Arts & Culture
Does Your Husband Have PTSD?
Question: "Does your husband have PTSD?" He is next to me, breathing calmly, quietly. Soft lullaby music escapes beneath my kids’ doors and follows a wispy path to my ears. He has been home for weeks. I still wake at … Read More
Question: "Does your husband have PTSD?"
He is next to me, breathing calmly, quietly. Soft lullaby music escapes beneath my kids’ doors and follows a wispy path to my ears. He has been home for weeks. I still wake at night, scared and shocked to find a body next to me. I stare in the dark, black night, trying to remember. It takes several minutes before his breathing sounds familiar to me. I stretch my leg, tentatively, until I find his leg beneath the covers. He did come home to me. It wasn’t a dream.
I ease closer to him, trying to coerce my body to remember his silhouette, his scent. Sleep finally wins.
I snap awake to the sound of him screaming. He sits up in the bed, arguing beneath his eyelids. He flails, turns to me, screams, breathes, cries, and falls back to his pillow.
I edge closer to him and peer over his shoulder. He is sweaty, and he grunts and grimaces. He continues over an hour before he falls back into a deep sleep. Then, he rolls over and throws his arm over my hip. I stare at the wall, awake and terrified, until the sun pours through the window. Another day has come.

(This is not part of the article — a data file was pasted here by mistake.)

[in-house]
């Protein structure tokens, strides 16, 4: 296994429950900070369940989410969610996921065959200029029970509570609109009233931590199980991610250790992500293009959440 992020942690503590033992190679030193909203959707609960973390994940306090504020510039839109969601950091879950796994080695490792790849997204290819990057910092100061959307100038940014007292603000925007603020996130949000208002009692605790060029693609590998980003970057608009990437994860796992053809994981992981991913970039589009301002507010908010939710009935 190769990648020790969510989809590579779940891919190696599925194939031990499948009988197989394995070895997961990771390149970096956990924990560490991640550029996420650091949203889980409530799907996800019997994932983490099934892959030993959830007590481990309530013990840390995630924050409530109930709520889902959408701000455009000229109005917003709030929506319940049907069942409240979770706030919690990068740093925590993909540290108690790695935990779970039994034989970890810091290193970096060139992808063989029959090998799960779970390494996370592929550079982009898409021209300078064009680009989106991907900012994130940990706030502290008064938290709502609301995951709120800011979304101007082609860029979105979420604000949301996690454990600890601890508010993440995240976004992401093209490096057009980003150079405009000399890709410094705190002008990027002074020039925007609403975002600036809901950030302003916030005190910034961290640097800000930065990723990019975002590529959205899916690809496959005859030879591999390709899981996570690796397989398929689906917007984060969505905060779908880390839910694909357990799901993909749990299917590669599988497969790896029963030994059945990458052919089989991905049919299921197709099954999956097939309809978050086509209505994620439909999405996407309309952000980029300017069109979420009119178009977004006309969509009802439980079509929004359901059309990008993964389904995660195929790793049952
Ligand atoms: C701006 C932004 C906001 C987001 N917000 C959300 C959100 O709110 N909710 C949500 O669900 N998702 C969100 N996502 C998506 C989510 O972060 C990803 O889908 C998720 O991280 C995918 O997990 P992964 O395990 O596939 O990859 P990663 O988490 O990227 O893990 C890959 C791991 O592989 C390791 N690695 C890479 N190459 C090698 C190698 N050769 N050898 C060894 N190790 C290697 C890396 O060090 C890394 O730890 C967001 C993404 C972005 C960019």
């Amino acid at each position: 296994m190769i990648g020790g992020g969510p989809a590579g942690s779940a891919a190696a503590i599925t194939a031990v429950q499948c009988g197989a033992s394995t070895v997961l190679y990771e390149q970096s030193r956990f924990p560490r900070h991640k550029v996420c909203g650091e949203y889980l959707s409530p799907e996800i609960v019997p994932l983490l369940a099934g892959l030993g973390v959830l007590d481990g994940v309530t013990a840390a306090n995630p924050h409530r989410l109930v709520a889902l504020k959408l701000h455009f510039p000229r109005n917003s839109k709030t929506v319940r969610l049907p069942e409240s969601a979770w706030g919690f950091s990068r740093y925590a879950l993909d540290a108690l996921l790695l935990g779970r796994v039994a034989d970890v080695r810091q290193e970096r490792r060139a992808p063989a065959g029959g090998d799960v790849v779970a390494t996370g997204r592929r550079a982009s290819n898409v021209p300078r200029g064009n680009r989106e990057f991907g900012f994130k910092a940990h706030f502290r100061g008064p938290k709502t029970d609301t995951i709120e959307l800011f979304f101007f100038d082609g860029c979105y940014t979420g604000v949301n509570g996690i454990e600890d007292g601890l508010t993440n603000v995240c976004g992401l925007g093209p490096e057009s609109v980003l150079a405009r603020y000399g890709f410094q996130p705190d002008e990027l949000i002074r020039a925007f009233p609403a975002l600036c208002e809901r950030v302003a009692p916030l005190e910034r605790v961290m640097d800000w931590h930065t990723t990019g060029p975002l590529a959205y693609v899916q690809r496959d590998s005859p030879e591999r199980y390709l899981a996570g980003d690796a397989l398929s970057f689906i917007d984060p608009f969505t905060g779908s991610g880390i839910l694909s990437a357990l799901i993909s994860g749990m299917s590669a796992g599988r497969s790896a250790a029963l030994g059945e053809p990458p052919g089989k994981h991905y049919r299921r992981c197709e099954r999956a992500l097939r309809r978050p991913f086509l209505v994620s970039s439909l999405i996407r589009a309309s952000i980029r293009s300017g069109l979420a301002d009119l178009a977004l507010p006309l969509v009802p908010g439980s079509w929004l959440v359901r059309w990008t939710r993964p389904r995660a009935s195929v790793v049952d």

Weeks later, we drive through town, listening to children’s music, chatting back and forth, and trying to soak up the joy of being together again. A car backfires. He pushes my head down into my knees. "Hold on!" he yells, screeching out of the mall parking lot. When we are finally "safe" he looks into my terrified face. "It’s okay," he says. "Don’t worry. It was just a car backfiring." I am worried.
Months later, we wander through a crowd at a carnival on base. Music blares through the speakers, bright neon lights reflect off the grass, and our kids, riding on our shoulders, laugh and point at the balloons and exploding fireworks. We are finally a family again.
Then, he begins to unravel. He jerks his hand from mine, his face goes white, and he begins to dodge people as they approach him. "This doesn’t feel safe," he says. "There are way too many people here." He looks behind him, nervous and agitated. "Can we just leave?" he asks. We do. We bargain with our screaming kids as we leave the carnival, promising them a wonderful tomorrow of ice cream and swimming.
Even two years after his return, he is edgy. He doesn’t wake up as often. Doesn’t avoid every crowd. But he is always vigilant. Always watchful and easily agitated. How could he not be? Suicide rates are rising. Deployments are continuing. Wars are still raging. At what point can he drop his guard and leave it all behind?
Answer: He wouldn’t be human if he didn’t.